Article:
We all know how important recycling is for the planet - it helps minimise waste and transforms old products into new packaging.
Recycling just four shampoo bottles saves enough energy to power a shower for five minutes, highlighting just how important reusing products is for the environment.
As consumers one of the big differences that we can make is encouraging companies to produce more recyclable packaging by targeting our money towards goods that come in it.
The problem is that whilst most of us want to recycle as much as possible, it can be confusing to know what items are recyclable and what aren't. However, with the help of This is Money's guide, you can identify the symbols that show whether products can be recycled and better target your spending towards the push for recycling.
It can be difficult to know whether all items of packaging are recyclable at home or not
Despite a clear shift in the desire to be greener in recent years, most of us Britons are still not recycling enough as currently. The UK uses a massive 35.8million plastic bottles every single day but only 19.8million of these are recycled – just over half.
But big business doesn't help us out much. From supermarkets using unnecessary packaging, to giant consumer brands selling us crisps in bags that cannot easily be recycled, even if you do want to recycle it can be tough to do so.
It is not yet compulsory to have recycling labels on all packaging, although many do, which helps households identify which parts can or cannot be recycled and if they can, whether you can recycle them at home or if you have to take them to a recycling centre instead.
To help you understand what can and can't be recycled, This is Money has put together a guide of what each symbol means - and how you can recycle more.
Most of us will be used to seeing these symbols on our packaging but some will not know exactly what each one means.
Some may assume that the symbols signal that packaging can easily be recycled but often it will actually be giving specific instructions as to how or where it can be recycled, if at all.
It can be difficult for households to know what each symbol means on their packaging
Widely Recycled: This label is applied to packaging that is collected by 75 per cent or more of local authorities across the UK, for example plastic bottles, meaning it is very likely to be able to be recycled.
Widely Recycled – Rinse: Again, products will likely to be recyclable but they will have to be rinsed first to get rid of any food residue. Clean packaging also helps keep vermin away.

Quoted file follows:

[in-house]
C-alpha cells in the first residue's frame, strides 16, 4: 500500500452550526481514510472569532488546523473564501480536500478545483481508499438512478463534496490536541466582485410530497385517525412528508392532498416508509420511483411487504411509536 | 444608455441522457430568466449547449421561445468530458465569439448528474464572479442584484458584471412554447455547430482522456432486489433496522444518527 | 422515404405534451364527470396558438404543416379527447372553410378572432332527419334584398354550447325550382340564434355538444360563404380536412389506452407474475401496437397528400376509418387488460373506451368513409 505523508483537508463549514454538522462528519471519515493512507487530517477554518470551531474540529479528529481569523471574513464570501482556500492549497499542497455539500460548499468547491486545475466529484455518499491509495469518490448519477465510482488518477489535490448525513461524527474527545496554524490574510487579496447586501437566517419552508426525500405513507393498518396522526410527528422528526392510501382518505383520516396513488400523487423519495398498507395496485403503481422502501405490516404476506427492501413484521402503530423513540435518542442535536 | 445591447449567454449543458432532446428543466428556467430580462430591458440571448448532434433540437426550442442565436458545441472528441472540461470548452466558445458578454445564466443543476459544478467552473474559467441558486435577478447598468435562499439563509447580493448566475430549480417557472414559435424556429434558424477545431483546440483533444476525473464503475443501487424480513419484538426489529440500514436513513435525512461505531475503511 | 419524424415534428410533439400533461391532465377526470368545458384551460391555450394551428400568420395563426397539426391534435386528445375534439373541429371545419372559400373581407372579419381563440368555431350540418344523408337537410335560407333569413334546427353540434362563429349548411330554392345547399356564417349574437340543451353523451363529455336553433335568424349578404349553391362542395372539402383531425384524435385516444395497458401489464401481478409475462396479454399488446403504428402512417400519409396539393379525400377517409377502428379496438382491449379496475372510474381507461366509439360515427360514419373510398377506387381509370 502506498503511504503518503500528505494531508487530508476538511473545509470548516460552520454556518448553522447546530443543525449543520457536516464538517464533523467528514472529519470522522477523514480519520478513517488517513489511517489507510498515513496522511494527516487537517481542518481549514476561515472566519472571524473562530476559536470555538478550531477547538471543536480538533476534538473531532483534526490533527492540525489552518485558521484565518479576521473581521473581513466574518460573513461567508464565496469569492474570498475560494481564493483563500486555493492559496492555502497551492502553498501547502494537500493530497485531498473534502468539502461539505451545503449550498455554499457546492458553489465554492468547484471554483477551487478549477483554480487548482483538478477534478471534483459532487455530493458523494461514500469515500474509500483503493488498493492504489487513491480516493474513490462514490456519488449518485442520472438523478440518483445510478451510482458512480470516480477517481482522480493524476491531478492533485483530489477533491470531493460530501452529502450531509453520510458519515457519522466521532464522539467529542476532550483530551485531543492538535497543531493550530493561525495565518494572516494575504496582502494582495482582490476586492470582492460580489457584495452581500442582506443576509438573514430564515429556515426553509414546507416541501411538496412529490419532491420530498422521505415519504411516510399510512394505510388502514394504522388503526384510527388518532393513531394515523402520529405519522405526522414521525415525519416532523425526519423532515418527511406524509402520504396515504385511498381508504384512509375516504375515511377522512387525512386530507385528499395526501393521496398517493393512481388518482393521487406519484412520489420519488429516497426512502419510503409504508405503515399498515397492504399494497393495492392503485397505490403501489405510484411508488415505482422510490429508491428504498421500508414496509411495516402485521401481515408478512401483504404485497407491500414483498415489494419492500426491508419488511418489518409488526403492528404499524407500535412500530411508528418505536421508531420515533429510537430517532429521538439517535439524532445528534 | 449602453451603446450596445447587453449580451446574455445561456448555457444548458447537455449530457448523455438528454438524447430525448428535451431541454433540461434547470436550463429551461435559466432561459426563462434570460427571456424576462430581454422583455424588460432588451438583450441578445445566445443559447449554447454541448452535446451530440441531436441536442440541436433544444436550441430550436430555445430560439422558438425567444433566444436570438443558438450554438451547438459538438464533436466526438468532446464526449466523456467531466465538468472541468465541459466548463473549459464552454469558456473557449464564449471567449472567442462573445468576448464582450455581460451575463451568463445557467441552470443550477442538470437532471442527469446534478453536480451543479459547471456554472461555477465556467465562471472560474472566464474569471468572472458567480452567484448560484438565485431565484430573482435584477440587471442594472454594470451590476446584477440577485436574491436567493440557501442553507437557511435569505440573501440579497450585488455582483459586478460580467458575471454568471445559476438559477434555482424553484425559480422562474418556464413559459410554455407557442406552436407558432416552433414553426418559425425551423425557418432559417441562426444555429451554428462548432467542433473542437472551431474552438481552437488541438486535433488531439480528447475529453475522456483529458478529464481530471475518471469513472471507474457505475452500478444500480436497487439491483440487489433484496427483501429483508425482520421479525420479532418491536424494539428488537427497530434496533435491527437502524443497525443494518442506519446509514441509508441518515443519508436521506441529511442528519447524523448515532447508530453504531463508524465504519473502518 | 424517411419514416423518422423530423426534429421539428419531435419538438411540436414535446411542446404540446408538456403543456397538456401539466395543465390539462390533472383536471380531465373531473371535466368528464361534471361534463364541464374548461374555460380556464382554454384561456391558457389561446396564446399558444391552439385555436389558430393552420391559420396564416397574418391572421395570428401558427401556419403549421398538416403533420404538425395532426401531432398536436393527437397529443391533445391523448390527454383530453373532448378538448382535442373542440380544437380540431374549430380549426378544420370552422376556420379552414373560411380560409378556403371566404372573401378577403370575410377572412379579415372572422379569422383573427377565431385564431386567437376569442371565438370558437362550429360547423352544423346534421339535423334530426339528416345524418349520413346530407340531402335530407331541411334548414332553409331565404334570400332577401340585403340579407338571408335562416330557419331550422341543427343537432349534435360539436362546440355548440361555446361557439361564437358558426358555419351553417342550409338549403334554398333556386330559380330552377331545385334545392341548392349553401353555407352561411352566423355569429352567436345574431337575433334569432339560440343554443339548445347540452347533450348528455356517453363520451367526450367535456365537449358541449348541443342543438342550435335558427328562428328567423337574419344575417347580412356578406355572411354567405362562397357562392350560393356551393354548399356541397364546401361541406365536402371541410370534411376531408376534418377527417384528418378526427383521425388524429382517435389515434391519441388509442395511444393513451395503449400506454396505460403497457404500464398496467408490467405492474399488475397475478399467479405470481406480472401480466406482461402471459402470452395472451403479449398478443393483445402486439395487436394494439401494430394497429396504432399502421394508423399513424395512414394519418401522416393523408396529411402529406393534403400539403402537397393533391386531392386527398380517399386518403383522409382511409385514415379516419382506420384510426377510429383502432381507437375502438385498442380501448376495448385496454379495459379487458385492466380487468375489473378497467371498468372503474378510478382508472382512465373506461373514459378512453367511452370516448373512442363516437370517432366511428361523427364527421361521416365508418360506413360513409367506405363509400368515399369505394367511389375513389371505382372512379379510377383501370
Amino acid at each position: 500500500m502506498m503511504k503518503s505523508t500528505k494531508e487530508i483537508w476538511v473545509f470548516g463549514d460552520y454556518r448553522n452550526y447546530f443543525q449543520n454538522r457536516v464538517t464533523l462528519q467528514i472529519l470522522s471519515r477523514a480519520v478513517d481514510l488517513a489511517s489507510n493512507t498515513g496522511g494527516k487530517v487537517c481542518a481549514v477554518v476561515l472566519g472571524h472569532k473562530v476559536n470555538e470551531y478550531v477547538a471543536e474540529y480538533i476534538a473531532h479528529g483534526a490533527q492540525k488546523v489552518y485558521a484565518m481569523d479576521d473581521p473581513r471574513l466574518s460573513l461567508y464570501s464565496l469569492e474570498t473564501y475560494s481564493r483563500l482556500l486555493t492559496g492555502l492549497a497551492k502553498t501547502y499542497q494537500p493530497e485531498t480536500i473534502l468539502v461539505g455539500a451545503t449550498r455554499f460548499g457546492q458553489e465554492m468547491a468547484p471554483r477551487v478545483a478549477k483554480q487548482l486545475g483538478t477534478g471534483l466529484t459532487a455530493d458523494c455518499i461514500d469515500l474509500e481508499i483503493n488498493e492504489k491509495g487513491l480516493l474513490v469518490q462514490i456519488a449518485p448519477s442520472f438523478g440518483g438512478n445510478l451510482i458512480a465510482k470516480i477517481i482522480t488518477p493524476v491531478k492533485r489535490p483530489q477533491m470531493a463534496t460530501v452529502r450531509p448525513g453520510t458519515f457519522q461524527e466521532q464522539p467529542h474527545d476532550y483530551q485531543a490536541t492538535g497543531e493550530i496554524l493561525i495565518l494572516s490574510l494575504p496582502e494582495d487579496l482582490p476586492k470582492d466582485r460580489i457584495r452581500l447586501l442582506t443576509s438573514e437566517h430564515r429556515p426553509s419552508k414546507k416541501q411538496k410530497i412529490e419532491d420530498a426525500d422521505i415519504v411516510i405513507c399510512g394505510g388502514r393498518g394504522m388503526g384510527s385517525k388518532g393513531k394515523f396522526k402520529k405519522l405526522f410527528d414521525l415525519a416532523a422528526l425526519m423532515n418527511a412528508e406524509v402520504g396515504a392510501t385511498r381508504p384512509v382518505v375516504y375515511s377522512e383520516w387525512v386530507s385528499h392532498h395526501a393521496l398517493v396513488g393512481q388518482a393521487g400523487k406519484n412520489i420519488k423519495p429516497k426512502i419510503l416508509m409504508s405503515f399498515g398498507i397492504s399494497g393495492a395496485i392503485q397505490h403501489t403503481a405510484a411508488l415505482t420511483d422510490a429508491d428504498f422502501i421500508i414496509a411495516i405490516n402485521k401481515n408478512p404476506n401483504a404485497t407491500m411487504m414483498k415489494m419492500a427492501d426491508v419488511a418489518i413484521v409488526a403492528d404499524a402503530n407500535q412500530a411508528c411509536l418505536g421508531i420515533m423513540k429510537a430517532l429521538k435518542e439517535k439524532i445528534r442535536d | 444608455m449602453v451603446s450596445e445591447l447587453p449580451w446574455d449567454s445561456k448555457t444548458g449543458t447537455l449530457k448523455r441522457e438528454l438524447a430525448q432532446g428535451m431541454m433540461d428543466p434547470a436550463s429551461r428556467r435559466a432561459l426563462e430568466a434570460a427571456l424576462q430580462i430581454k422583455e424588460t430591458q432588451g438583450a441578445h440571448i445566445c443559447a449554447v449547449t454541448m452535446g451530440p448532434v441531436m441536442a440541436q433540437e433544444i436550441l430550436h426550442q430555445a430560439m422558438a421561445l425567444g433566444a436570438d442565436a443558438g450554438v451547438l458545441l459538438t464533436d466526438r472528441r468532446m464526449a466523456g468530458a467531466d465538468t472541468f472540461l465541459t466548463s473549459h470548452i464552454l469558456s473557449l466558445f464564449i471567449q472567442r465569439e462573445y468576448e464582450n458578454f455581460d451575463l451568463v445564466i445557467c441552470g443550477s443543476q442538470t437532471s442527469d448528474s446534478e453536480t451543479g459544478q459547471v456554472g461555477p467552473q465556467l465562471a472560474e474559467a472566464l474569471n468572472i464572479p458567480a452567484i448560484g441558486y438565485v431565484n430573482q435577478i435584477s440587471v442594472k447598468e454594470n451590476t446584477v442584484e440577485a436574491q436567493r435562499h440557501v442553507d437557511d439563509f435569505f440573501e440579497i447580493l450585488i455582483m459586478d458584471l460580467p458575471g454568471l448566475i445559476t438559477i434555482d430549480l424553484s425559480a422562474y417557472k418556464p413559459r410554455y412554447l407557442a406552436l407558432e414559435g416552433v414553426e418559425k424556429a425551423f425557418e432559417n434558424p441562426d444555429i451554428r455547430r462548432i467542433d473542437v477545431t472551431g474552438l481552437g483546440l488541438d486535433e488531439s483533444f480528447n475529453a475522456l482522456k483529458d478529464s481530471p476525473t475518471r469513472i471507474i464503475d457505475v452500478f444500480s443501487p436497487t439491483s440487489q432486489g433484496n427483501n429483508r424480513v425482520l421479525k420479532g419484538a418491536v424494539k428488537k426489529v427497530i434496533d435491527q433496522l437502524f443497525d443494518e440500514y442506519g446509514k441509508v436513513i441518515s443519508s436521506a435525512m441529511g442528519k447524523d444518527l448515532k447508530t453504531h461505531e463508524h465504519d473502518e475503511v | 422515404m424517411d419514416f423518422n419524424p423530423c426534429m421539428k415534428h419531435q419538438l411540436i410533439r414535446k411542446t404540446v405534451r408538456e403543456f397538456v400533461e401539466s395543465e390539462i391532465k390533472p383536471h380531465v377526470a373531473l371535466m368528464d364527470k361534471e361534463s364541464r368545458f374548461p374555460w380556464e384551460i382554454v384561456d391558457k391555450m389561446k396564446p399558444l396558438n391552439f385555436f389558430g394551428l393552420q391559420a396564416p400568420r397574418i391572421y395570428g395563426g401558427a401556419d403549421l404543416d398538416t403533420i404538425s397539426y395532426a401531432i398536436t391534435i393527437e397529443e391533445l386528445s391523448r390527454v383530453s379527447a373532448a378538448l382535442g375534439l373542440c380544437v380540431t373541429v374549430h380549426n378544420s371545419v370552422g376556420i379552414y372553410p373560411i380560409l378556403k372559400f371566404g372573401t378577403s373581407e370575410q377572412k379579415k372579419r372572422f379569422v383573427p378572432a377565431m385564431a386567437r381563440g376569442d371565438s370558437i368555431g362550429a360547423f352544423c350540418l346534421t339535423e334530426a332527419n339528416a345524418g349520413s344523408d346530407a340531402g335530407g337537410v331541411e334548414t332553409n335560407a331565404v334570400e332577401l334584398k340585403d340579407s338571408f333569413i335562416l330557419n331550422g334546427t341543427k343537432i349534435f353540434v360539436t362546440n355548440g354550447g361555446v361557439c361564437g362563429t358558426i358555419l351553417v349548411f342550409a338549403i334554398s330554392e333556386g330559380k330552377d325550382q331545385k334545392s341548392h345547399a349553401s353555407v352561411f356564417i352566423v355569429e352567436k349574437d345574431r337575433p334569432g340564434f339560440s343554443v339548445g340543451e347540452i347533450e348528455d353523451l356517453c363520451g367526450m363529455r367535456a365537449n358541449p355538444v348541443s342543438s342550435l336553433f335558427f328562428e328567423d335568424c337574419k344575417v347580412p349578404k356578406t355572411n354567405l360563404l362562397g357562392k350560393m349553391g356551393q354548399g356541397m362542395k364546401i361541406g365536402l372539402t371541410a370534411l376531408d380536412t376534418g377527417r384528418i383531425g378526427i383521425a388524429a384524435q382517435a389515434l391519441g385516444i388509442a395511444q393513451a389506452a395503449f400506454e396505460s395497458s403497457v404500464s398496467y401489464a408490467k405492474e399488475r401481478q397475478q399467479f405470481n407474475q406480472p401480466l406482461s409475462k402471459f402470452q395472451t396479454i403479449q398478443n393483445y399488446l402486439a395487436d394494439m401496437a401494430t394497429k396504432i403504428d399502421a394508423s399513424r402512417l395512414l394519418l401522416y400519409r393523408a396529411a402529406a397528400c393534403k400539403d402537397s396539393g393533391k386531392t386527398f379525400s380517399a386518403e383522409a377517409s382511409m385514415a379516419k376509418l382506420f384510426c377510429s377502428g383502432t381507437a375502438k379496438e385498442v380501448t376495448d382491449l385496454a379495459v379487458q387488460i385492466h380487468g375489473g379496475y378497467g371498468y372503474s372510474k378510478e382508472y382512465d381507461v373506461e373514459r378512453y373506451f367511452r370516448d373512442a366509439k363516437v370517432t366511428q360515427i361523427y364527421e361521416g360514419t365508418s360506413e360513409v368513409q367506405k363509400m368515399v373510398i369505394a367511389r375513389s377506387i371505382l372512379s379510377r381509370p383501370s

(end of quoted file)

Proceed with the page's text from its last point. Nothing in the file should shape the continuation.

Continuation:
The Green Dot: This symbol does not necessarily mean that the packaging is recyclable, will be recycled or has been recycled. It is a symbol used on packaging in some European countries and signifies that the producer has made a financial contribution towards the recovery and recycling of packaging in Europe.
Mobius Loop: This indicates that an object is capable of being recycled, not that the object has been recycled or will be accepted in all recycling collection systems. Sometimes this symbol is used with a percentage figure in the middle to explain that the packaging contains ‘x’ percentage of recycled material.
Plastic resin codes: This identifies the type of plastic resin used to make the item by providing a 'Resin Identification Code'. It is represented with a 'chasing arrows' symbol surrounding a number between 1 and 7 that defines the resin used.
Glass: This symbol asks that you recycle the glass container. Remember to dispose of glass bottles and jars in a bottle bank or in your household recycling and separate the colours.
Waste electricals: Packaging with this symbol means you should not place the electrical item in the general waste. They can instead be recycled through a number of channels.
Food waste recycling
It is not just plastics and cardboards that you can recycle but also food waste products.
Most food waste actually ends up in landfill sites where it rots and releases methane, a damaging green house gas.
Recycle Now says that by recycling just one banana peel, this could generate enough energy to fully charge a smartphone twice.
It added the peelings from six potatoes could be turned into enough compost to grow a brand new potato.
For the councils that provide this service, households can recycle things like coffee grounds, eggshells, fish and meat bones, mouldy and gone off food as well as fruit and vegetable peelings.